Robert Adams
[Photographer and writer, b. 1937, Orange, New Jersey, lives in Astoria, Oregon.]

 Part of the difficulty in trying to be both an artist and a businessperson is this: You make a picture because you have seen something beyond price; then you are to turn and assign to your record of it a cash value. If the selling is not necessarily a contradiction of the truth in the picture, it is so close to being a contradiction—and the truth is always in shades of gray—that you are worn down by the threat. 

Robert Morris
[Artist and theorist, b. 1931, Kansas City, Missouri, lives in New York.]

 There is probably no defense against the malevolent powers of the photograph to convert every visible aspect of the world into a static, consumable image. 

Philip Jones Griffiths
[Photojournalist, b. 1936, Rhuddian, Wales, d. 2008, London.]

 When Bill Gates started Corbis we were told that he needed images to fill those “digital picture frames” in his home, and many found this plausible. But now it’s pretty clear that he’s set out to control the visual history of the twentieth century.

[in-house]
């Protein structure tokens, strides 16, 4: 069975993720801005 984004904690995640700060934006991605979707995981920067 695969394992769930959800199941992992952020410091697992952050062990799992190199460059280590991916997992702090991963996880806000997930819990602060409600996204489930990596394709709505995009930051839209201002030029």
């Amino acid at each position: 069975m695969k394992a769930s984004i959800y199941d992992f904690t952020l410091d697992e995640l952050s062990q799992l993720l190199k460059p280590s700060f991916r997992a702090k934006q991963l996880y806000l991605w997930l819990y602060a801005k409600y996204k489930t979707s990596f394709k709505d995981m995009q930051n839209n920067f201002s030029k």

Stephen Shore
[Photographer, b. 1947, New York, lives in New York.]

 I meet young artists and it becomes clear that with some the main motivation is getting a show in Chelsea. It strikes me that this is very different to the way it was for me, which was that I wanted to understand photography and the world and myself. 

Larry Fink
[Photographer, b. 1941, Brooklyn, New York, lives in Martins Creek, Pennsylvania.]

 I’ve made a lot of fucking good pictures since I started. (Declining a request to select a few photographs that “epitomize his work.”) 

Richard Prince
[Artist, b. 1949, Panama Canal Zone, lives in New York.]

 Advertising images aren’t associated with an author. It’s as if their presence were complete—classical in fact. They are too good to be true. They look like they have no history to them—like they showed up all at once. They look like what art always wants to look like. 

John Berger
[Writer and critic, b. 1926, London, d. 2017, Paris.]

 Walk down a street of private galleries—but it is unnecessary to describe the dealers with their faces like silk purses. Everything they say is said to disguise their proper purpose. If you could fuck works of art as well as buy them, they would be pimps. 

Victor Burgin
[Artist and writer, b. 1941, Sheffield, England, lives in London.]

 The market is “behind” nothing; it is in everything. 
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